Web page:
I'm going to give a very much anecdotal answer here because I don't think you'll find any research at all on this, though it'd be great if we had some. (If someone does have some, send it over!)
The distinction between short-term and longterm is critical here. However, what constitutes what? I don't know! But I'll give some scenarios.
I'm a personal trainer who works with everyday people. Average age has probably been around the mid 40s. (We often forget the average adult age in the U.S. is 38!)
I've gotten a lot of clients who say something to the tune of "I used to be very active in my 20s." Or "I played sports growing up."
In my experience, when it's been something like 10-20 years (or more) since the person was active, you ignore it. It's true some of them and you'll be able to tell "Oh, they're picking this up quickly." Or "This is definitely easier for them than most."
But it's not like the common muscle memory scenario we're all familiar with. The 20 year old who has been lifting for a long time, takes a few months off, and then in a few weeks is basically back at full strength.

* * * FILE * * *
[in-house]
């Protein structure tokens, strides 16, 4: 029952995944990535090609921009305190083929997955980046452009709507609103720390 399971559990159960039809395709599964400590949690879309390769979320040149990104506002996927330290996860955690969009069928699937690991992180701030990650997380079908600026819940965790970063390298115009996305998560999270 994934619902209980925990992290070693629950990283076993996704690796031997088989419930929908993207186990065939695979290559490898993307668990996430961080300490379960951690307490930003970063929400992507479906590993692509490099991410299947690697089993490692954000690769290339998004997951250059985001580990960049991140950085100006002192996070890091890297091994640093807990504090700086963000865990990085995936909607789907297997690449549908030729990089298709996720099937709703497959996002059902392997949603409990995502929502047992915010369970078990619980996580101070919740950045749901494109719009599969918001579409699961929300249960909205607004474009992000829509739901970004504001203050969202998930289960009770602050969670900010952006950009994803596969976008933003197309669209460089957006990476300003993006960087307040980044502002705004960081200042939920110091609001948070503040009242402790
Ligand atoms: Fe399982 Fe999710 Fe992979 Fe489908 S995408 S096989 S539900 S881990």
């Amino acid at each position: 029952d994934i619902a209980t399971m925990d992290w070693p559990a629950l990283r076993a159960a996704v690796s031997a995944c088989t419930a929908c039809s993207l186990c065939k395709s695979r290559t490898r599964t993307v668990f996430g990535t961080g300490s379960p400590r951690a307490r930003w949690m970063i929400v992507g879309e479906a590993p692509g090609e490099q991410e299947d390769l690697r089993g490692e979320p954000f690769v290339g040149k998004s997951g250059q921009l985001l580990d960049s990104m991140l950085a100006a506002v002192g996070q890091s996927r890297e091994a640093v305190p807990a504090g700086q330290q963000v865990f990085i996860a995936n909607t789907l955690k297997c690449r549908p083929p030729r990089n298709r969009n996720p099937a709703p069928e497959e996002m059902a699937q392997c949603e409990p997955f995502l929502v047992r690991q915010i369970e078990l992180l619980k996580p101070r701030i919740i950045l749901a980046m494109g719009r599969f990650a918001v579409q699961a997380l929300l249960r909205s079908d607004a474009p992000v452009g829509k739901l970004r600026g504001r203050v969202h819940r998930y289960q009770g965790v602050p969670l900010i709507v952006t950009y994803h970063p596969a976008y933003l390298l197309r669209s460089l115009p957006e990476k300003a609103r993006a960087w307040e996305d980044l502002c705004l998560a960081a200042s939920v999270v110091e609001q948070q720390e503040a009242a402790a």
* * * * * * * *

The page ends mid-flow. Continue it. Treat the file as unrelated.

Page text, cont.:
In fact, with the older crowd who tells me they were once very active, I'm more inclined to hold them back. I've had some who say, start doing push-ups, and then all of a sudden get mentally transformed to thinking they're 25 years old again, only to be greatly disappointed when they can't pump out 20 in a row anymore. That is, I worry about them trying to do too much, too soon, and getting hurt.
A skill these people often never attained was knowing their body at their older age. They don't know how much longer it will take them to recover, how much more sore they'll be, how much less their joints will like something.
Of course, I've given you two extremes. A few months off vs decades off. What about a year off? Or two years? Well, you can certainly be more aggressive than 20 years off, but it's hard to quantify it.
No matter what, I always make people's first one or two workouts back a 50% day. Where after the workout, I want them to leave thinking "Yeah, I could go do all that again." Then we pretty much go by the eyeball and how-do-you-feel test from there.